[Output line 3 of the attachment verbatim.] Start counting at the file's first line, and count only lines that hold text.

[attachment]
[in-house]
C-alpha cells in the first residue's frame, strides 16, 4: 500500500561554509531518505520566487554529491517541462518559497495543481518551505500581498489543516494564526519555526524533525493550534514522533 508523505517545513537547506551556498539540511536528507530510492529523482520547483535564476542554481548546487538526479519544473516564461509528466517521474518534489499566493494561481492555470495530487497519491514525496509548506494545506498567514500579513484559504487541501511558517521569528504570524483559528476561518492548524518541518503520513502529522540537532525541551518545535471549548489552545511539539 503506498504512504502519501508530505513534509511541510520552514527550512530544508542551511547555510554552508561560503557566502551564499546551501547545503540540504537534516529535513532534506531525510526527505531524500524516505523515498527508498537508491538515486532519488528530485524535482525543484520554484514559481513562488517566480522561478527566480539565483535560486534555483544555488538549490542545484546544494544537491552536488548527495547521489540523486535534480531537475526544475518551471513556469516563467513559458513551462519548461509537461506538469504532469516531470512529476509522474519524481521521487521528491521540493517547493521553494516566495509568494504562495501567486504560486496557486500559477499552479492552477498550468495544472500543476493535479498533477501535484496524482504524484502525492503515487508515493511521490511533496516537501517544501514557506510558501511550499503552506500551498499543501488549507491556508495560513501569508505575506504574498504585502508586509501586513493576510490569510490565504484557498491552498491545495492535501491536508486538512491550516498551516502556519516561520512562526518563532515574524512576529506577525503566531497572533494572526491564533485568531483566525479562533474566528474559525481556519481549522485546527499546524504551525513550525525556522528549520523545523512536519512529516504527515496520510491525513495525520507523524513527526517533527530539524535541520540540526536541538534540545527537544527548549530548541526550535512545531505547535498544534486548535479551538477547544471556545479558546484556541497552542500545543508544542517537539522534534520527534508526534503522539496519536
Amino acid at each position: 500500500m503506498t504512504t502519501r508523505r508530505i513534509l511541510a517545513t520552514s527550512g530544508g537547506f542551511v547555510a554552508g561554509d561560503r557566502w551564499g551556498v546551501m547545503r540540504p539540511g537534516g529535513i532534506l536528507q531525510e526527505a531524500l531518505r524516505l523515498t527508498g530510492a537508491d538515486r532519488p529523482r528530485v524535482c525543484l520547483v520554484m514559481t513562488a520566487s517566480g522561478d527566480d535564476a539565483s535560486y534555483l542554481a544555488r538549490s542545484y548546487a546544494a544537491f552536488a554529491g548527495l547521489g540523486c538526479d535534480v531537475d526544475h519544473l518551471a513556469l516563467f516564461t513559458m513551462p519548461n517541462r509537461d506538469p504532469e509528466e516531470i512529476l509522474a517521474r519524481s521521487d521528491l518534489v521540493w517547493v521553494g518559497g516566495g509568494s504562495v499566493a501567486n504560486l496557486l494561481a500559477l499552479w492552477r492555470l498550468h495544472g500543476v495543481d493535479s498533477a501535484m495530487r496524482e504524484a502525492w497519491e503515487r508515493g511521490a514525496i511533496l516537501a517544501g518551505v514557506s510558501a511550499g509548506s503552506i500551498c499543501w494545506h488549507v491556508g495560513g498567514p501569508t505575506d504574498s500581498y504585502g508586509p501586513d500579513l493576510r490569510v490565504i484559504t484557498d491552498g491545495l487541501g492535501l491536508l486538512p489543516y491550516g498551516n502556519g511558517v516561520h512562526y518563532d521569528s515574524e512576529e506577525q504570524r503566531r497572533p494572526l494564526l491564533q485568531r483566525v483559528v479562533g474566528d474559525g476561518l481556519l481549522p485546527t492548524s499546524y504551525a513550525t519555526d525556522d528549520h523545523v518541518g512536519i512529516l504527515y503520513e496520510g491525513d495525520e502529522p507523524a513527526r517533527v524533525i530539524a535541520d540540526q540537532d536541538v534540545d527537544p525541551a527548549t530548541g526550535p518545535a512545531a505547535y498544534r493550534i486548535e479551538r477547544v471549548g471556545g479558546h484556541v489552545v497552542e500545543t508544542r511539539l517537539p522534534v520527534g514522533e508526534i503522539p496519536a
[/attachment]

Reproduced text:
Amino acid at each position: 500500500m503506498t504512504t502519501r508523505r508530505i513534509l511541510a517545513t520552514s527550512g530544508g537547506f542551511v547555510a554552508g561554509d561560503r557566502w551564499g551556498v546551501m547545503r540540504p539540511g537534516g529535513i532534506l536528507q531525510e526527505a531524500l531518505r524516505l523515498t527508498g530510492a537508491d538515486r532519488p529523482r528530485v524535482c525543484l520547483v520554484m514559481t513562488a520566487s517566480g522561478d527566480d535564476a539565483s535560486y534555483l542554481a544555488r538549490s542545484y548546487a546544494a544537491f552536488a554529491g548527495l547521489g540523486c538526479d535534480v531537475d526544475h519544473l518551471a513556469l516563467f516564461t513559458m513551462p519548461n517541462r509537461d506538469p504532469e509528466e516531470i512529476l509522474a517521474r519524481s521521487d521528491l518534489v521540493w517547493v521553494g518559497g516566495g509568494s504562495v499566493a501567486n504560486l496557486l494561481a500559477l499552479w492552477r492555470l498550468h495544472g500543476v495543481d493535479s498533477a501535484m495530487r496524482e504524484a502525492w497519491e503515487r508515493g511521490a514525496i511533496l516537501a517544501g518551505v514557506s510558501a511550499g509548506s503552506i500551498c499543501w494545506h488549507v491556508g495560513g498567514p501569508t505575506d504574498s500581498y504585502g508586509p501586513d500579513l493576510r490569510v490565504i484559504t484557498d491552498g491545495l487541501g492535501l491536508l486538512p489543516y491550516g498551516n502556519g511558517v516561520h512562526y518563532d521569528s515574524e512576529e506577525q504570524r503566531r497572533p494572526l494564526l491564533q485568531r483566525v483559528v479562533g474566528d474559525g476561518l481556519l481549522p485546527t492548524s499546524y504551525a513550525t519555526d525556522d528549520h523545523v518541518g512536519i512529516l504527515y503520513e496520510g491525513d495525520e502529522p507523524a513527526r517533527v524533525i530539524a535541520d540540526q540537532d536541538v534540545d527537544p525541551a527548549t530548541g526550535p518545535a512545531a505547535y498544534r493550534i486548535e479551538r477547544v471549548g471556545g479558546h484556541v489552545v497552542e500545543t508544542r511539539l517537539p522534534v520527534g514522533e508526534i503522539p496519536a